Small shrubs, those less than 3 feet tall, can be used for borders, under trees or as foundation plants near the house. Small shrubs can be deciduous varieties like cotoneaster or dwarf fothergilla or evergreen varieties like bearberry or creeping juniper. The same planting technique used for any size shrub can be used to plant small shrubs. Early spring or late fall is the best time to plant.
Choose a well-drained location where the sun exposure meets the requirements of the variety of shrub to be planted, like full sun or part sun.
Dig the hole twice as wide as the root ball or container. The depth of the hole should match the height of the root ball or container. The dirt at the top of the root ball or container needs to be at ground level when planted.
Amend the removed soil with 25 percent organic matter, like compost or leaf mold, if desired. The inclusion of organic matter can help fertilize the shrub and can aid root penetration, particularly in heavy clay soil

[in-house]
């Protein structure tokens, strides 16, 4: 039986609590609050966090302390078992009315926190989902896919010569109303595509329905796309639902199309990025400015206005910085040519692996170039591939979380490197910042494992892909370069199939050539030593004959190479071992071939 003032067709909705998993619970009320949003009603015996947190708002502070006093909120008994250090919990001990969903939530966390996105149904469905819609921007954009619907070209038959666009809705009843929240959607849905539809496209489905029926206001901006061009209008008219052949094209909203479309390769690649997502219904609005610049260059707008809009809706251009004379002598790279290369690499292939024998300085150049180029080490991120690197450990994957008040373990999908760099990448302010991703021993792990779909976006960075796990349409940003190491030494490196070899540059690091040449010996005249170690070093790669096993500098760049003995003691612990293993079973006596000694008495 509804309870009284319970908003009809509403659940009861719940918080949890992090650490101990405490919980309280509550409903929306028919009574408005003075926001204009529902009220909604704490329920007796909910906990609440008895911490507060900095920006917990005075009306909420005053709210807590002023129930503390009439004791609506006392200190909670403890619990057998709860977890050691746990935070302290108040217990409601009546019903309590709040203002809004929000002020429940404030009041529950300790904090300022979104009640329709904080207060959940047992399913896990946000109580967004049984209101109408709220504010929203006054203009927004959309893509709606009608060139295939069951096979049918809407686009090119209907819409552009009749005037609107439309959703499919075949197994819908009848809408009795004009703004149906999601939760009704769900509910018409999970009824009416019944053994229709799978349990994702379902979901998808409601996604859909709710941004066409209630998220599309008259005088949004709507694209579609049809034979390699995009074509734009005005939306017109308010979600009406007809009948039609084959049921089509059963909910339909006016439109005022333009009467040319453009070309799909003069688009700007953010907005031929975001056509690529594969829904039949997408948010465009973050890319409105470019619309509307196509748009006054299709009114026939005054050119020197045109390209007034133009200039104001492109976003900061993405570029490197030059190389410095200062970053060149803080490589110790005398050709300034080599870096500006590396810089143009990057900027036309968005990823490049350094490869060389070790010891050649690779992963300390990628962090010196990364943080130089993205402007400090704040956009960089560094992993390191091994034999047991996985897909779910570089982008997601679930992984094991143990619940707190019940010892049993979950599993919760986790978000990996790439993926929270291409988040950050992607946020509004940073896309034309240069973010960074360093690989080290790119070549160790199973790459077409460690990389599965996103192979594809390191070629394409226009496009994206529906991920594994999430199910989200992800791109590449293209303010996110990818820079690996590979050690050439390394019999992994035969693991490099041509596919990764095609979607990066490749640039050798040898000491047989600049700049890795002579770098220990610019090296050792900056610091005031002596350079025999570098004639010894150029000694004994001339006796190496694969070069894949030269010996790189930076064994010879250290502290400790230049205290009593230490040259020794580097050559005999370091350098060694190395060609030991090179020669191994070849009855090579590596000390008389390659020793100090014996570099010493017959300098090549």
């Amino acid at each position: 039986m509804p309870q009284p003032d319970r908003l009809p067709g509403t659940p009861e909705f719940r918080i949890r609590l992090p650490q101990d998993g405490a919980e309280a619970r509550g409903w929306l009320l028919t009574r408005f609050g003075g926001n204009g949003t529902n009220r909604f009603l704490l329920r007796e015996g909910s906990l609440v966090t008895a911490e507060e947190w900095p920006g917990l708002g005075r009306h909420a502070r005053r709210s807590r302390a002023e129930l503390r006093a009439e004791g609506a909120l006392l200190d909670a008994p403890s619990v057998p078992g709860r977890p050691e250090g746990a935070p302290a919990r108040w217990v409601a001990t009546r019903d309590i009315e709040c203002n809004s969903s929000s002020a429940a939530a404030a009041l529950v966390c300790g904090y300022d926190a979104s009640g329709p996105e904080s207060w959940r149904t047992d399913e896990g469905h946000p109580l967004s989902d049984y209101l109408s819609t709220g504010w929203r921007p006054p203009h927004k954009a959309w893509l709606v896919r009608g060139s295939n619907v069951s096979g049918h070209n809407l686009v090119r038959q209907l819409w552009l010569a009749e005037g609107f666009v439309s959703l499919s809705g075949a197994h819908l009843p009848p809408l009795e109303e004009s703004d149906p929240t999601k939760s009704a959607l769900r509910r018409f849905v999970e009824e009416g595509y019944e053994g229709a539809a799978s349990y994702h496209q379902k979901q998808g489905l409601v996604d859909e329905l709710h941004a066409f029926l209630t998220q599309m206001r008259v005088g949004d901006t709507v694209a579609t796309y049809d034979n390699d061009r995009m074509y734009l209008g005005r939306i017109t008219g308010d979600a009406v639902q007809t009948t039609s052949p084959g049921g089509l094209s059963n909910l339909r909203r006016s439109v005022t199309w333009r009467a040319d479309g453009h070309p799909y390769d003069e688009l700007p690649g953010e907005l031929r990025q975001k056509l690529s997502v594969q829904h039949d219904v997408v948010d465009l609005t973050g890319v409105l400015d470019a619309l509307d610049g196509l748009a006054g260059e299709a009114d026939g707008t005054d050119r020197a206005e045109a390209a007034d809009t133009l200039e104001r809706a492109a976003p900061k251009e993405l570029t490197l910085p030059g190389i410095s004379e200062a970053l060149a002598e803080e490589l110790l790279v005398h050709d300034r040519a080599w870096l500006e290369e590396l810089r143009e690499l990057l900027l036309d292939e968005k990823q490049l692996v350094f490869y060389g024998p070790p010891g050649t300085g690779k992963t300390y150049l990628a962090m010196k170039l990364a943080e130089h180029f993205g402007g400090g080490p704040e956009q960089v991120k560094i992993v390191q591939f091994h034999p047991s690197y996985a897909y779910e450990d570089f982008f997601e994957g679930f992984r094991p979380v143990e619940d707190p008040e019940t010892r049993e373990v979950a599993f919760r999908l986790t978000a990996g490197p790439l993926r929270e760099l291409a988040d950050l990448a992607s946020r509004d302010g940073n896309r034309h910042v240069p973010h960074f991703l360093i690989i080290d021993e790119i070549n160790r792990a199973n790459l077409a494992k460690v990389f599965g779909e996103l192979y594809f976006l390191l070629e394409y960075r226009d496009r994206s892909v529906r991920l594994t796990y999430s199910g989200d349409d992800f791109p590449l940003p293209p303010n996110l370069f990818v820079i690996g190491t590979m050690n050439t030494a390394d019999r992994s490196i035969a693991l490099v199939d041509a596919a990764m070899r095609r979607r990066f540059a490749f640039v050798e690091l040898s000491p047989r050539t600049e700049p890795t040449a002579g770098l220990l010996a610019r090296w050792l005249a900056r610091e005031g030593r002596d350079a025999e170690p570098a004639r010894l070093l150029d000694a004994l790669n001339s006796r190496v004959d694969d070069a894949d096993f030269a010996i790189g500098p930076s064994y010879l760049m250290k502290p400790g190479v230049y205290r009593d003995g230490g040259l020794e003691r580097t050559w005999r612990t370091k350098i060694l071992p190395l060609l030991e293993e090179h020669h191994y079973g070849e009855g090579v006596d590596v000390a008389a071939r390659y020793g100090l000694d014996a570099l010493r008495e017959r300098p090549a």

Remove the shrub from the container; leave the ball-and-burlap shrub wrapped. Place the shrub in the center of the hole with the best side of the shrub facing forward.
Backfill the hole halfway and then water around the shrub to settle the soil. Pull the burlap wrap down to expose the top half of the root ball. Finish backfilling the hole and water again.
Apply 2 to 3 inches of mulch, like leaf mold or wood chips, around the shrub to cover the disturbed soil. Keep the mulch about 3 inches away from the stem of the shrub.
Water every seven to 10 days during the first year if there is no rainfall.